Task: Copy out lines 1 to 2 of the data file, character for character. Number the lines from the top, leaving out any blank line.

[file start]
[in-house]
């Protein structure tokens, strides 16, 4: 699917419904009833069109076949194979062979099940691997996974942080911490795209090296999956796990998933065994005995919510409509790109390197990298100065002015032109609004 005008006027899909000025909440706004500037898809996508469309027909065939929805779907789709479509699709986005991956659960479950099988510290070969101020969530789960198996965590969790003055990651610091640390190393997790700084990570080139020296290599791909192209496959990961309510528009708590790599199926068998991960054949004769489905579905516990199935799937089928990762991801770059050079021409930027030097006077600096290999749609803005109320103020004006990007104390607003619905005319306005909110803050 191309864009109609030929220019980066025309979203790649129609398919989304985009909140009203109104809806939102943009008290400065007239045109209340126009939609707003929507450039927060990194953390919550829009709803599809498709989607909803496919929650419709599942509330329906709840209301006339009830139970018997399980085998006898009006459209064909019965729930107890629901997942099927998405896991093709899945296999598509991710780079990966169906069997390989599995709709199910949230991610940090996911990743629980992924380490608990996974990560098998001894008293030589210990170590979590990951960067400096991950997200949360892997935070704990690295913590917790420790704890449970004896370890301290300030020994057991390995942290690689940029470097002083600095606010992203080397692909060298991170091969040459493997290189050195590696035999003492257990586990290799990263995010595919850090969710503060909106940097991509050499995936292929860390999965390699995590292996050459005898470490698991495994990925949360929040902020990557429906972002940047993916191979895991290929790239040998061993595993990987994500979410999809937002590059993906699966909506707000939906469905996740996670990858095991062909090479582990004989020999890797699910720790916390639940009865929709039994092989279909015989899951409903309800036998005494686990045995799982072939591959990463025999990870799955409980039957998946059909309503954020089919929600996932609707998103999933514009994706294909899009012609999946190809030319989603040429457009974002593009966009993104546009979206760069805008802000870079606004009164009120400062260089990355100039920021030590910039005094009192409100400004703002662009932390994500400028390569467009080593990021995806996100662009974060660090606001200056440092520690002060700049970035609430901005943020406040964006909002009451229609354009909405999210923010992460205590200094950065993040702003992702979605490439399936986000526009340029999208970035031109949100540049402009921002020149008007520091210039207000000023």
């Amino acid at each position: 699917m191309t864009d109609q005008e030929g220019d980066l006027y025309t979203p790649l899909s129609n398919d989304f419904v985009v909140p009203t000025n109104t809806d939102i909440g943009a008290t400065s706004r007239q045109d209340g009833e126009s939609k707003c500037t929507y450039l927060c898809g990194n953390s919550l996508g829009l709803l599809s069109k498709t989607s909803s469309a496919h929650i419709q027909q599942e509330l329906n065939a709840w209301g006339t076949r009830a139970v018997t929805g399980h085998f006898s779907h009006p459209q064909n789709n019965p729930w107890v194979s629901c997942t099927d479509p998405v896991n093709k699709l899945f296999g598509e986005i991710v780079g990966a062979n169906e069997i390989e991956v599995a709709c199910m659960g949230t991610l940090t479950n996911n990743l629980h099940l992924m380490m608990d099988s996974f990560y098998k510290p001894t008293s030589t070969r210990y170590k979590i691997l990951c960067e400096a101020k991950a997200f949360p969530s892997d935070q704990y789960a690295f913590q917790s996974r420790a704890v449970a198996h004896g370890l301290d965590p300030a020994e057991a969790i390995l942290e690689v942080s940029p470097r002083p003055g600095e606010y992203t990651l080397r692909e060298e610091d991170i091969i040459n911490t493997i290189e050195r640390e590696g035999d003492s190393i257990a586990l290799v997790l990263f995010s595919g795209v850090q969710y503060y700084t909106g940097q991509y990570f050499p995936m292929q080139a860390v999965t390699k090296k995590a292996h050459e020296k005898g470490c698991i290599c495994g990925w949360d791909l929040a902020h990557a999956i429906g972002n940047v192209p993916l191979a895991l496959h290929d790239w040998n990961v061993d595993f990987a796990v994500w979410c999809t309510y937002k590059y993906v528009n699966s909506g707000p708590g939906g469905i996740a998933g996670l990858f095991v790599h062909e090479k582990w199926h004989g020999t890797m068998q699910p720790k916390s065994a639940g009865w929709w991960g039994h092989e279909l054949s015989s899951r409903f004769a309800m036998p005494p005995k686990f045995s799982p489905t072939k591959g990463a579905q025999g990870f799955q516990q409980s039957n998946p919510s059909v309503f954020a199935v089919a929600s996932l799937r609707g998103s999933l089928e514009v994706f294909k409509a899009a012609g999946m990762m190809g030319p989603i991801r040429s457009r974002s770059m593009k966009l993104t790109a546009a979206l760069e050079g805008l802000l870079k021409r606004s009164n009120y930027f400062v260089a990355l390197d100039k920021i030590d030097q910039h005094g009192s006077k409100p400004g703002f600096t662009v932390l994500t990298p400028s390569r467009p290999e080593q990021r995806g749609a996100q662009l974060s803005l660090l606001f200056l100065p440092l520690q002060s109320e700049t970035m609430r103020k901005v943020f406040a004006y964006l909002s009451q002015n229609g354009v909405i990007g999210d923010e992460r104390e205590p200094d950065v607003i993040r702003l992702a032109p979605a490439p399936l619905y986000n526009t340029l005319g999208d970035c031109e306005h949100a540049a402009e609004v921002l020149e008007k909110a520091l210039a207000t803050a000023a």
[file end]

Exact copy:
[in-house]
């Protein structure tokens, strides 16, 4: 699917419904009833069109076949194979062979099940691997996974942080911490795209090296999956796990998933065994005995919510409509790109390197990298100065002015032109609004 005008006027899909000025909440706004500037898809996508469309027909065939929805779907789709479509699709986005991956659960479950099988510290070969101020969530789960198996965590969790003055990651610091640390190393997790700084990570080139020296290599791909192209496959990961309510528009708590790599199926068998991960054949004769489905579905516990199935799937089928990762991801770059050079021409930027030097006077600096290999749609803005109320103020004006990007104390607003619905005319306005909110803050 191309864009109609030929220019980066025309979203790649129609398919989304985009909140009203109104809806939102943009008290400065007239045109209340126009939609707003929507450039927060990194953390919550829009709803599809498709989607909803496919929650419709599942509330329906709840209301006339009830139970018997399980085998006898009006459209064909019965729930107890629901997942099927998405896991093709899945296999598509991710780079990966169906069997390989599995709709199910949230991610940090996911990743629980992924380490608990996974990560098998001894008293030589210990170590979590990951960067400096991950997200949360892997935070704990690295913590917790420790704890449970004896370890301290300030020994057991390995942290690689940029470097002083600095606010992203080397692909060298991170091969040459493997290189050195590696035999003492257990586990290799990263995010595919850090969710503060909106940097991509050499995936292929860390999965390699995590292996050459005898470490698991495994990925949360929040902020990557429906972002940047993916191979895991290929790239040998061993595993990987994500979410999809937002590059993906699966909506707000939906469905996740996670990858095991062909090479582990004989020999890797699910720790916390639940009865929709039994092989279909015989899951409903309800036998005494686990045995799982072939591959990463025999990870799955409980039957998946059909309503954020089919929600996932609707998103999933514009994706294909899009012609999946190809030319989603040429457009974002593009966009993104546009979206760069805008802000870079606004009164009120400062260089990355100039920021030590910039005094009192409100400004703002662009932390994500400028390569467009080593990021995806996100662009974060660090606001200056440092520690002060700049970035609430901005943020406040964006909002009451229609354009909405999210923010992460205590200094950065993040702003992702979605490439399936986000526009340029999208970035031109949100540049402009921002020149008007520091210039207000000023």